LOS ANGELES (CNS) — Los Angeles County set another daily record with 45,584 positive COVID-19 tests Sunday, continuing a winter surge in transmission driven by the Omicron variant of the coronavirus.
On Friday, health officials reported a then-record 43,712 new infections, and on Saturday they said the county had seen more than 200,000 confirmed COVID-19 cases over the past 7 days, the highest number in one week since the beginning of the pandemic.
The record numbers seem driven in part by increased testing. The county's rolling average daily rate of people testing positive for the virus was 20.6%, up from 20.4% on Saturday, but down from 22.7% last Monday.
Overall, 10,317,000 individuals have been tested, with 18% of people testing positive to date, according to the Los Angeles County Department of Public Health.
The department also reported an additional 13 deaths associated with the virus Sunday, bringing the county's cumulative totals to 1,967,443 cases and 27,785 fatalities since the pandemic began.
The deaths may reflect an undercount in weekend reporting.
Officials are urging residents to reconsider attending high-risk activities, including indoor activities where individuals are unmasked for long periods of time, and crowded outdoor events.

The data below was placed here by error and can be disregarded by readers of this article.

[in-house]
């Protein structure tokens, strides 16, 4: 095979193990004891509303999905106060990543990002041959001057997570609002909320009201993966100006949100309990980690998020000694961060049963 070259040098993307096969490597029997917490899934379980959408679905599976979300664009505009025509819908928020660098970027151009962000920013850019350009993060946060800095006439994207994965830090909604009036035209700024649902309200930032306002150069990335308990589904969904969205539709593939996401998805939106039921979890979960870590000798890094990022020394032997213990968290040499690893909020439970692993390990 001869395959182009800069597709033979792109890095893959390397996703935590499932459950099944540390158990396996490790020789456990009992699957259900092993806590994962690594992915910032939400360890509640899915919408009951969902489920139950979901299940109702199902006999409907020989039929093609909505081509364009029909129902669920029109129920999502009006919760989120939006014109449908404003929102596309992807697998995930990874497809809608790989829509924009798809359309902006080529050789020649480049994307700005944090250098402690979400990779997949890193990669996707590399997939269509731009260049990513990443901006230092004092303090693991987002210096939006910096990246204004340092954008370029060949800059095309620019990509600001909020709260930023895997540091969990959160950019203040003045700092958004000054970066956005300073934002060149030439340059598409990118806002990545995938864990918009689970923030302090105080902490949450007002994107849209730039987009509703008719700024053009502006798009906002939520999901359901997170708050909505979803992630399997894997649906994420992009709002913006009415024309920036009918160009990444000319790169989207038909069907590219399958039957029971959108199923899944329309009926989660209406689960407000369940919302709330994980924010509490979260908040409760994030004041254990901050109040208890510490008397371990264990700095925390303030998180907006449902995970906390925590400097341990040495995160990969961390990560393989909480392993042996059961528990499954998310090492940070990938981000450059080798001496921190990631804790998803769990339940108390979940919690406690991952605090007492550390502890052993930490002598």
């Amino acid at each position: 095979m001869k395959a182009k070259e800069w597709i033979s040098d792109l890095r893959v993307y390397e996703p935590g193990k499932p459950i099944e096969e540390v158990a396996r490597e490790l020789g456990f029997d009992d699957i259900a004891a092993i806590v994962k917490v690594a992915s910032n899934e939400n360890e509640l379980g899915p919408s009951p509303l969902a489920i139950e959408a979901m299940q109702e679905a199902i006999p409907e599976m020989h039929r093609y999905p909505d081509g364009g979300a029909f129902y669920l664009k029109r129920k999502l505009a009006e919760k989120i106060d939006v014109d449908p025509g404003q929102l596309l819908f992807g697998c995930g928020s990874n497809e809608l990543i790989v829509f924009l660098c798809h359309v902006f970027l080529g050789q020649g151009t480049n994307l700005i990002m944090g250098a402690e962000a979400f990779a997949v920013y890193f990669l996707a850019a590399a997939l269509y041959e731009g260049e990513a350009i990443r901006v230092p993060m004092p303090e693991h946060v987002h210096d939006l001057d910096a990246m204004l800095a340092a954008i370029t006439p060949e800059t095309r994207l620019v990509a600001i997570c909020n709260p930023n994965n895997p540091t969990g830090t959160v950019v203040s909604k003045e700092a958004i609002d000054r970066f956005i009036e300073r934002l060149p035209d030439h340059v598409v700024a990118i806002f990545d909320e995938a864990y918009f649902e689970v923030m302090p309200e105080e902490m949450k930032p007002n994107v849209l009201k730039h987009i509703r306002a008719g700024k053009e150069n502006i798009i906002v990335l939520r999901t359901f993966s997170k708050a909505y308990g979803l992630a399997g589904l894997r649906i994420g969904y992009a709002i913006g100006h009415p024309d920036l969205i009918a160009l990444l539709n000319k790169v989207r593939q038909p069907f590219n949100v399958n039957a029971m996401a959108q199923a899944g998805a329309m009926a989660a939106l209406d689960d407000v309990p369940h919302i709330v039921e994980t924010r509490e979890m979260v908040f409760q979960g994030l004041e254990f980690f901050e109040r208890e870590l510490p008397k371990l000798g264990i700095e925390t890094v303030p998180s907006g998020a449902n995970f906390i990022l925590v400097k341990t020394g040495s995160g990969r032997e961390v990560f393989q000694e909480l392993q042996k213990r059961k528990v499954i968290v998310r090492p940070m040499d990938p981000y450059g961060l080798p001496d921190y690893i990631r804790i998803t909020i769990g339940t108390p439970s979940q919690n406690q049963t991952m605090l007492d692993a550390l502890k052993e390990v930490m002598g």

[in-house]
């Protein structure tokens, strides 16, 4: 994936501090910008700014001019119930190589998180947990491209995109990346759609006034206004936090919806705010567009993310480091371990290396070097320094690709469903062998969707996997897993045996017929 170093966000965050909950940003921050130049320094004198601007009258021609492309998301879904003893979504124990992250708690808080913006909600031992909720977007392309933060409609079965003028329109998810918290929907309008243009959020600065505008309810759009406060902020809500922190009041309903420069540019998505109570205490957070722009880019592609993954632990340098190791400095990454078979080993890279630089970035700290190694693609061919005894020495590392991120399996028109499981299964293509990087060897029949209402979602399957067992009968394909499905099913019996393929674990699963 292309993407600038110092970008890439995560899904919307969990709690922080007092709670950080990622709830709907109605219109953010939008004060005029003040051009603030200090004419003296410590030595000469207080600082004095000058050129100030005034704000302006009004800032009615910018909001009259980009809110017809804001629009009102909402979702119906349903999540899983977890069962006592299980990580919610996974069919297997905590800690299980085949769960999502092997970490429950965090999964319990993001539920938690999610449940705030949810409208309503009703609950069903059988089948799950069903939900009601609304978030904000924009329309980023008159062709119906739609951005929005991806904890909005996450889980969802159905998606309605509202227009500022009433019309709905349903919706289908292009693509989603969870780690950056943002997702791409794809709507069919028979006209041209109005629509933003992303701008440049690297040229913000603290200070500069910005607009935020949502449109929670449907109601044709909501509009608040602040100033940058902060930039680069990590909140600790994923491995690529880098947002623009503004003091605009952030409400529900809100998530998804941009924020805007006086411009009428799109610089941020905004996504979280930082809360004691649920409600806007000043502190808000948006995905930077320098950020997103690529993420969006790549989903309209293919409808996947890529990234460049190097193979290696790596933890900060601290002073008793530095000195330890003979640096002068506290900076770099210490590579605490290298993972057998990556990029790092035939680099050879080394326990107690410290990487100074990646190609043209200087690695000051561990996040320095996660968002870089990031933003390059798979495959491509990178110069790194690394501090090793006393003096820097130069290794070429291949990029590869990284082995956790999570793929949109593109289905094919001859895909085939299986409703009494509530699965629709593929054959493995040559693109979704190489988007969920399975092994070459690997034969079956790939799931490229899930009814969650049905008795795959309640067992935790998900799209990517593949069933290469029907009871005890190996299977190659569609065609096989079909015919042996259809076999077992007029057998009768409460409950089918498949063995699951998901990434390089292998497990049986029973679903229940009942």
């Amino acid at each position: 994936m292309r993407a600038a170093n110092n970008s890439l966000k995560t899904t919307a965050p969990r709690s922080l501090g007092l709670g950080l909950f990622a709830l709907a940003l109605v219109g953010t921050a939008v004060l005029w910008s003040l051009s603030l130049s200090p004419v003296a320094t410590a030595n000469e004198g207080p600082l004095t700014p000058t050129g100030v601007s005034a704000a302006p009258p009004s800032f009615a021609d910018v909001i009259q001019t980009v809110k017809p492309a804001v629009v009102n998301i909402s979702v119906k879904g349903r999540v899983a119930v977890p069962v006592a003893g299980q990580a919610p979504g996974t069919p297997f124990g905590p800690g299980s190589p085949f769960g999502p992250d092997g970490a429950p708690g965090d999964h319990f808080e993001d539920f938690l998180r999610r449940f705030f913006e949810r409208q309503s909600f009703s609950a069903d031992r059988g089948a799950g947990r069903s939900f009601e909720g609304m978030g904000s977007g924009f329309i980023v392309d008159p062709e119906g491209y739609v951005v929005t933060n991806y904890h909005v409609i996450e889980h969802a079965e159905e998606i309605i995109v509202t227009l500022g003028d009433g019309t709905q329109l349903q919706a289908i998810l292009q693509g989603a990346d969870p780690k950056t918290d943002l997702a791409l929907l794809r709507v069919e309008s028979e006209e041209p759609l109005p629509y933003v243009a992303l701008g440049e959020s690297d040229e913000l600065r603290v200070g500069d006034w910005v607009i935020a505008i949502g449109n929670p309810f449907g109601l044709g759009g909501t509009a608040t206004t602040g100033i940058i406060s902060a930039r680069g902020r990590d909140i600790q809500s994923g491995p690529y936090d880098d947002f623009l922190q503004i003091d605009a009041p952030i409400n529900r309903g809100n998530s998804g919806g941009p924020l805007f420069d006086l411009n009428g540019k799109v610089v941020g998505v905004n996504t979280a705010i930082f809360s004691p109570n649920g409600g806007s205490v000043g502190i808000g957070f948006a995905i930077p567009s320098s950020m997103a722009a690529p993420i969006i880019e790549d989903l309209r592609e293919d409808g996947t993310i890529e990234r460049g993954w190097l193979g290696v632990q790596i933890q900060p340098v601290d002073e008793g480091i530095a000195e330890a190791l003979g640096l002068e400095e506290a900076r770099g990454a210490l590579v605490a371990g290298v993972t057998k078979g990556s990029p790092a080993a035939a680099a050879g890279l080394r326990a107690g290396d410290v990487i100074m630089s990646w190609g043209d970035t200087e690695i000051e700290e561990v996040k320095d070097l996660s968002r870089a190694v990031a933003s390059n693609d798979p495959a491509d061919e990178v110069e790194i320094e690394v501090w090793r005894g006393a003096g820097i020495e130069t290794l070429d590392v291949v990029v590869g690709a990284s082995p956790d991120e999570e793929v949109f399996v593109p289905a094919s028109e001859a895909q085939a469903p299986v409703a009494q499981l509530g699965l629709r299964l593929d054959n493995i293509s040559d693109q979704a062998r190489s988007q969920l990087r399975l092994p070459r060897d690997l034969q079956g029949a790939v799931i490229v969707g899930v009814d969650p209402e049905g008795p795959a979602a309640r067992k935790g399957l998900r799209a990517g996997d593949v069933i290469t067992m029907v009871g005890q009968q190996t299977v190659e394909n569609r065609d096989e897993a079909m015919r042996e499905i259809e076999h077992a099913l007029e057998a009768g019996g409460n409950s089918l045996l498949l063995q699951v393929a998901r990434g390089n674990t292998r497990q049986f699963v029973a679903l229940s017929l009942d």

"As the surge continues, we ask residents and businesses to continue following the public health safety measures that we know reduce spread and keep people safe," Ferrer said Saturday. "This includes wearing a medical grade mask that is more protective against the Omicron variant and not spending time around others who are unmasked. These upgraded masks can be a surgical mask or an N95 or KN95 respirator mask."
Meanwhile, the number of COVID-positive patients in Los Angeles County hospitals climbed to 3,364, according to the latest state figures. The number of those patients in intensive care was 435 -- up from 411 Saturday, 391 Friday and 352 Thursday.
Many of the COVID-positive patients entered the hospital for another reason and only discovered they had the coronavirus after a mandated test, according to local officials. And while still well short of the peak hospitalization numbers seen last winter -- when more than 8,000 COVID-positive patients filled hospitals -- the rising number is still generating concern.
Health care facilities are finding themselves increasingly short-staffed, in part because of COVID infections among health care workers.
According to the county health department, 973 infections among health care workers were reported over the past week, a jump of 47% from the prior period. That rise comes despite the relatively high rate of vaccinations among health care workers -- showing the power of the Omicron variant of the virus to infect even vaccinated residents, although they are less likely to become severely ill.
The state is requiring all health care workers in the state to receive a booster dose of vaccine by Feb. 1. Those who do not receive the booster must be tested twice weekly.